NMA Highlights Leading Institutions’ Backing For Media Coverage of the Sciences

The News Media Assocation has highlighted to government comments from leading academic and scientific institutions hailing the role of the media in reporting on the sciences and the “vital role” broadcasters and newspapers play “in promoting science to the public.”

In a letter to the Minister of State for Universities, Science, Research and Innovation Jo Johnson MP, the NMA refers to submissions from leading scientific institutions to a Science and Technology Select Committee inquiry into science communication and engagement, highlighting the many positive comments about relations with the media.

In its evidence, Research Councils UK reported that it had a “positive relationship with media” adding that “the UK’s mainstream media plays a vital role in promoting science to the public, and the existence of specialised science, health and other research correspondents in major outlets is the envy of many other nations.”

The Academy of Medical Sciences said that “fortunately, the UK has a long history and enviable reputation of science broadcast and journalism with regular coverage of novel discoveries, and most scientists report positive interactions with the media.”

Evidence from the University of Cambridge testified that “specialist reporters reviewing original research and following up on leads is common” adding that included reporters for mid-market and popular national newspapers.

Pointing to these and other comments from leading institutions, the NMA goes on to criticize the committee’s final report which it says ignores the expert evidence and instead choses  to accuse the media of “wilfully distort scientific findings” without any evidence for this claim.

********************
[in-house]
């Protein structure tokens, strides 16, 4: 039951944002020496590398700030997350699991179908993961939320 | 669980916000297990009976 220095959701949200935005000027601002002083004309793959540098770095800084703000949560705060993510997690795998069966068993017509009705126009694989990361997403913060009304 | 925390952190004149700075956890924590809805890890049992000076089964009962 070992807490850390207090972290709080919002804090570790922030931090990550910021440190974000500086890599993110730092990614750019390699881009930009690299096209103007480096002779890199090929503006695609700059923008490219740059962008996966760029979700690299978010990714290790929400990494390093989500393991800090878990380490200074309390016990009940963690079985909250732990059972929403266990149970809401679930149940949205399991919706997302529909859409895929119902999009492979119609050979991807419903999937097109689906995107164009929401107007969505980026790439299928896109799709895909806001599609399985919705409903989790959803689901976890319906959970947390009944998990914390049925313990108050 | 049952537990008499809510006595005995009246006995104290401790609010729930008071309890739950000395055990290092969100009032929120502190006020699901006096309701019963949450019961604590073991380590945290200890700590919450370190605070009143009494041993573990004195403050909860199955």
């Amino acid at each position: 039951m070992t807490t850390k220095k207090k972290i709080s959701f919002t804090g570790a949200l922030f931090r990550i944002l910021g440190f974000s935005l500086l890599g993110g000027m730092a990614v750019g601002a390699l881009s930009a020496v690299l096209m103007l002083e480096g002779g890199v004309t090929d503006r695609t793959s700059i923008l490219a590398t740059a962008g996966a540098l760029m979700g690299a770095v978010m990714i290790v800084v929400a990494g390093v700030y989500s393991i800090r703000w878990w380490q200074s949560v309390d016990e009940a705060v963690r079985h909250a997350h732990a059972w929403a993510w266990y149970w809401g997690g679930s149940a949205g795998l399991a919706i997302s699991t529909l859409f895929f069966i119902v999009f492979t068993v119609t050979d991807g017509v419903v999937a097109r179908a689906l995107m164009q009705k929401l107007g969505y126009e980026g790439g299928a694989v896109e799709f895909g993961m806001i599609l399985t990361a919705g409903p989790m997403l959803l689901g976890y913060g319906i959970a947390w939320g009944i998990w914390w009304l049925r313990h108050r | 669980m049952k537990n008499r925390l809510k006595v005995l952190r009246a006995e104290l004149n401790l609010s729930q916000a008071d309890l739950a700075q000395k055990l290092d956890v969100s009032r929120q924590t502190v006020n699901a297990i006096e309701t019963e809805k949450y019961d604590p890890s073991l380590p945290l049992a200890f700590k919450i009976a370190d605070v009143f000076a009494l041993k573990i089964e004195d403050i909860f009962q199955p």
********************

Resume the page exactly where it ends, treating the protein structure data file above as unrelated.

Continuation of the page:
“Anyone reading the report would be surprised to learn that most of the written submissions from research universities, scientific foundations and associations of professional scientists were generally positive about the role of the media, with several major stakeholders saying that the UK’s science media is the envy of the world,” the NMA said.  

“In addition to not reflecting the written evidence, the report omits to mention any of the ground-breaking investigative and campaigning journalism carried out over the years by the  British press on science, health and the environment.”

The NMA cites examples such as the Sunday Times four-month investigation uncovering  Andrew Wakefield’s bogus claims about MMR and a link to autism, the Guardian’s award-winning coverage of the 2014-2016 ebola outbreak, and the Daily Telegraph and the Daily Mail’s scrutiny of the Liverpool Care Pathway for the Dying Patient which brought about the urgent review and replacement of that programme.

In its report, the Committee urged the government to “ensure that a robust redress mechanism is provided for when science is misreported,”  and noted that “the Leveson Report recommended a new—yet to be enacted—independent statutory body, to replace the Press Complaints Commission.”

In its letter to government, the NMA explained that a new self-regulatory body had been established in the form of IPSO, with powers to mediate complaints and if necessary order corrections and clarifications.

The NMA added that a press regulator cannot be expected to resolve scientific disputes, not least because very often there is no consensus among scientists themselves. Its role is to assess whether sufficient care has been taken not to publish inaccurate, misleading or distorted information, and to establish whether a distinction is clearly made between comment, conjecture and fact.”